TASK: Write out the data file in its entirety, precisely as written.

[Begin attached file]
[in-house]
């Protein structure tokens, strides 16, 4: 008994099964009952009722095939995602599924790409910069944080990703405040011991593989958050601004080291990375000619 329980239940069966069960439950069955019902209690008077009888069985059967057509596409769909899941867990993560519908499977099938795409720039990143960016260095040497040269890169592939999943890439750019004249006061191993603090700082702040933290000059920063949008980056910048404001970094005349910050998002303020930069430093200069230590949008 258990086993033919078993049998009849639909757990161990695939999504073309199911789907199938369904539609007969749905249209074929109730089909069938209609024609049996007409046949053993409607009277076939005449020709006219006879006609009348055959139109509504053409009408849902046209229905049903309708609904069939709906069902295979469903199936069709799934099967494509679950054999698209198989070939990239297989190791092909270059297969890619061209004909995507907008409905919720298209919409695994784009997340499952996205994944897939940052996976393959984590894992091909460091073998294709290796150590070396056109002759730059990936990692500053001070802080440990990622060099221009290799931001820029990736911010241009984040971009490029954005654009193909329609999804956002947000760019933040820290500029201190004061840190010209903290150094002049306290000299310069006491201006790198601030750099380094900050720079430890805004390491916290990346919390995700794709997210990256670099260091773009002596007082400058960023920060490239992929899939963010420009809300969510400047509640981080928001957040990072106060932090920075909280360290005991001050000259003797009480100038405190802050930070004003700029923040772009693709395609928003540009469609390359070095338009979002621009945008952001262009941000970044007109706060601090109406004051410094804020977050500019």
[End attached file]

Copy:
[in-house]
């Protein structure tokens, strides 16, 4: 008994099964009952009722095939995602599924790409910069944080990703405040011991593989958050601004080291990375000619 329980239940069966069960439950069955019902209690008077009888069985059967057509596409769909899941867990993560519908499977099938795409720039990143960016260095040497040269890169592939999943890439750019004249006061191993603090700082702040933290000059920063949008980056910048404001970094005349910050998002303020930069430093200069230590949008 258990086993033919078993049998009849639909757990161990695939999504073309199911789907199938369904539609007969749905249209074929109730089909069938209609024609049996007409046949053993409607009277076939005449020709006219006879006609009348055959139109509504053409009408849902046209229905049903309708609904069939709906069902295979469903199936069709799934099967494509679950054999698209198989070939990239297989190791092909270059297969890619061209004909995507907008409905919720298209919409695994784009997340499952996205994944897939940052996976393959984590894992091909460091073998294709290796150590070396056109002759730059990936990692500053001070802080440990990622060099221009290799931001820029990736911010241009984040971009490029954005654009193909329609999804956002947000760019933040820290500029201190004061840190010209903290150094002049306290000299310069006491201006790198601030750099380094900050720079430890805004390491916290990346919390995700794709997210990256670099260091773009002596007082400058960023920060490239992929899939963010420009809300969510400047509640981080928001957040990072106060932090920075909280360290005991001050000259003797009480100038405190802050930070004003700029923040772009693709395609928003540009469609390359070095338009979002621009945008952001262009941000970044007109706060601090109406004051410094804020977050500019």